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The Works of the Rev. Jonathan Swift/Volume 11/From Jonathan Swift to Abigail Masham - 1

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MADAM,
AUG. 7, 1714.
 


I HAD the honour of a letter from your ladyship a week ago; and, the day after, came the unfortunate news of the queen's death, which made it altogether unseasonable, as perhaps it may be still, to give your ladyship this kind of trouble. Although my concern be as great as that of any other good subject, for the loss of so excellent a princess; yet I can assure you, madam, it is little to what I suffer upon your ladyship's particular account. As you excel in the several duties of a tender mother, a true friend, and a loving wife; so you have been the best and most faithful servant to your mistress, that ever any sovereign had. And although you have not been rewarded suitably to your merits, I doubt not but God will make it up to you in another life, and to your children and posterity in this. I cannot go about to comfort your ladyship in your great affliction, otherwise than by begging you to make use of your own piety, and your own wisdom, of both which you have so great a share. You are no longer a servant; but you are still a wife, a mother, and a friend; and you are bound in conscience to take care of your health, in order to acquit yourself of these duties, as well as you did of the other, which is now at an end.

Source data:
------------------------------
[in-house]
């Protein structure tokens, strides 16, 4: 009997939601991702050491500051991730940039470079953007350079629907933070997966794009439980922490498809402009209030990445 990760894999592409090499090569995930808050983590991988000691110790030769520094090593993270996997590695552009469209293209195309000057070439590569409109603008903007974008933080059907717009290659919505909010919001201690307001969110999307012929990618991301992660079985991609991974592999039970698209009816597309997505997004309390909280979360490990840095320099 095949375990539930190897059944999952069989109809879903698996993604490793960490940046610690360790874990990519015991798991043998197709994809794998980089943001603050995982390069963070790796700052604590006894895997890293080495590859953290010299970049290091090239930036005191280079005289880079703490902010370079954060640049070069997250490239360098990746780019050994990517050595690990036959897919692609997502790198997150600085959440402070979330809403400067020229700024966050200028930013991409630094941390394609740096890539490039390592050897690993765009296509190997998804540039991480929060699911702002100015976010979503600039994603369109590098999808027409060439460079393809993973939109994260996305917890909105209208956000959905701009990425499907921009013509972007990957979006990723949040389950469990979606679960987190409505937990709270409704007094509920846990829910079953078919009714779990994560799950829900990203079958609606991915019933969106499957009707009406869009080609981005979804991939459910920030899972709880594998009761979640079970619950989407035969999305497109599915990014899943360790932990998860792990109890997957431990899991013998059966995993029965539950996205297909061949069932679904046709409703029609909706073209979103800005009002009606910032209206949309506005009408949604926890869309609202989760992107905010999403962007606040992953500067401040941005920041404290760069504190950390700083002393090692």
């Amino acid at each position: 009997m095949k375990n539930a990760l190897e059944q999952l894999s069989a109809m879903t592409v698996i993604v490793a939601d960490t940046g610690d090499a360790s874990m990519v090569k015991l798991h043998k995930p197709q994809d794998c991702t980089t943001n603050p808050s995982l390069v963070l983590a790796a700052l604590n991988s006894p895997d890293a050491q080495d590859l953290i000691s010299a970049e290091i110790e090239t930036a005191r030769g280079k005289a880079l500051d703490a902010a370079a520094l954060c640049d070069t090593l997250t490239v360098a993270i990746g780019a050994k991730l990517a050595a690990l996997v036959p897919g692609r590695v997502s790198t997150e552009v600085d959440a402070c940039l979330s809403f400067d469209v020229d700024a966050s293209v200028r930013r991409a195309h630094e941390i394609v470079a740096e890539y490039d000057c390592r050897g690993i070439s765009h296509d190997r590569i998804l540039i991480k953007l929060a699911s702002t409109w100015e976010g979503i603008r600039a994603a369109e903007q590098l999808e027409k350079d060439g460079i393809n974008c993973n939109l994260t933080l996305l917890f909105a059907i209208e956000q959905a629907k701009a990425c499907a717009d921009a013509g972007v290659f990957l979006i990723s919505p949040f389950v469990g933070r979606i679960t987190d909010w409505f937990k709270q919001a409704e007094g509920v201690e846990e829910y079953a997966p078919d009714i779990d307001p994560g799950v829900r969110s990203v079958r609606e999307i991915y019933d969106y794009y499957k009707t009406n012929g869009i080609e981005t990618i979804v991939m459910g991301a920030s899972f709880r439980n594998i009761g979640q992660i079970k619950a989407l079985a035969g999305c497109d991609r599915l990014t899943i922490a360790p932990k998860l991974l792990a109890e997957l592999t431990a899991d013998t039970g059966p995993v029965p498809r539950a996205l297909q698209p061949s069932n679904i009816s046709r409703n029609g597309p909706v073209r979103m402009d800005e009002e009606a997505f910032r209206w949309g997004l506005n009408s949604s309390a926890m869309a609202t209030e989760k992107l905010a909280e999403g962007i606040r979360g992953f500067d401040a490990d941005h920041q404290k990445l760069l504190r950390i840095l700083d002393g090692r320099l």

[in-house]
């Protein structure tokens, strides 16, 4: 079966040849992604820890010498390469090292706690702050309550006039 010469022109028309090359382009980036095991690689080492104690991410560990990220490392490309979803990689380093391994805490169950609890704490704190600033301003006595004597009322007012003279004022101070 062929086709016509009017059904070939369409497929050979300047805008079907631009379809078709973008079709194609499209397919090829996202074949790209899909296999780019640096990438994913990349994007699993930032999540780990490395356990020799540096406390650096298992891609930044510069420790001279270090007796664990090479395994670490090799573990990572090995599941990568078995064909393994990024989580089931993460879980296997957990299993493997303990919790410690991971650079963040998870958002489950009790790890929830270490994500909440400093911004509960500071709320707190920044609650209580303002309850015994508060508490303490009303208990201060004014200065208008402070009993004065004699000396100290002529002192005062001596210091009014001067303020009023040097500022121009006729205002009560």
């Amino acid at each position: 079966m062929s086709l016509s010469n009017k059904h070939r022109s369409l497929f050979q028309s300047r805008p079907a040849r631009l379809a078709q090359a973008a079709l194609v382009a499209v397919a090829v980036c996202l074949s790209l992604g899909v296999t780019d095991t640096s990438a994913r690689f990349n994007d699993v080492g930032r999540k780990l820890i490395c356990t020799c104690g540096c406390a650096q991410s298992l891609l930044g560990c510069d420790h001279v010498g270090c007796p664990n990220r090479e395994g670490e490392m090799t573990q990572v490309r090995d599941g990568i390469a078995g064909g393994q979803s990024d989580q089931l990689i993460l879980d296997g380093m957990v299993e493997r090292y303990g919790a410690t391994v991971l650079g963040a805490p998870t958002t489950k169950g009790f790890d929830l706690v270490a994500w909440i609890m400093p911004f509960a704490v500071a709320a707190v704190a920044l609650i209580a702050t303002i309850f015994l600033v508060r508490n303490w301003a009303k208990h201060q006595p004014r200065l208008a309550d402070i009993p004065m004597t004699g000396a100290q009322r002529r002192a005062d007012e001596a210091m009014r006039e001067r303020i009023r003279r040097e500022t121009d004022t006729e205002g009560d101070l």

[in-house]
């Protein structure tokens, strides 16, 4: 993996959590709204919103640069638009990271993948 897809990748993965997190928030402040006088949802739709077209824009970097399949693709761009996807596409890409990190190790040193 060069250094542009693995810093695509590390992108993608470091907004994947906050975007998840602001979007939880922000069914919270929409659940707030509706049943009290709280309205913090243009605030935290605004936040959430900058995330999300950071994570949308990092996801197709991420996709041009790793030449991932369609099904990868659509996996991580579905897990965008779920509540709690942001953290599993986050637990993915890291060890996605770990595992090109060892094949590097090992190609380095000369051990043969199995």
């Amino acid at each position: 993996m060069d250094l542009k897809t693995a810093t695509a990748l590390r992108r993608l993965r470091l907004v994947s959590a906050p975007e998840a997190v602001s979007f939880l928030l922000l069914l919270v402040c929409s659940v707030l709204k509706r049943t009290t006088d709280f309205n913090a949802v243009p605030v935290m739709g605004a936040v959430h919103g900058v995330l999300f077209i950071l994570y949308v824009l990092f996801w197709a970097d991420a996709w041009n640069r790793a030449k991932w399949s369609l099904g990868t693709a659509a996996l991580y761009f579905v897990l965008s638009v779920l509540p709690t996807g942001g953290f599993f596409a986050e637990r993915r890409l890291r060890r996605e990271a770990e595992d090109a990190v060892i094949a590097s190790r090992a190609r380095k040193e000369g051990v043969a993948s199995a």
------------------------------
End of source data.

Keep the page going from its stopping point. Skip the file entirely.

I pray God to support your ladyship, under so great a share of load, in this general calamity: and remain, with the greatest respect and truth, madam,

Your ladyship's most obedient

and most obliged servant.


I most heartily thank your ladyship for the favourable expressions and intentions in your letter, written at a time when you were at the height of favour and power.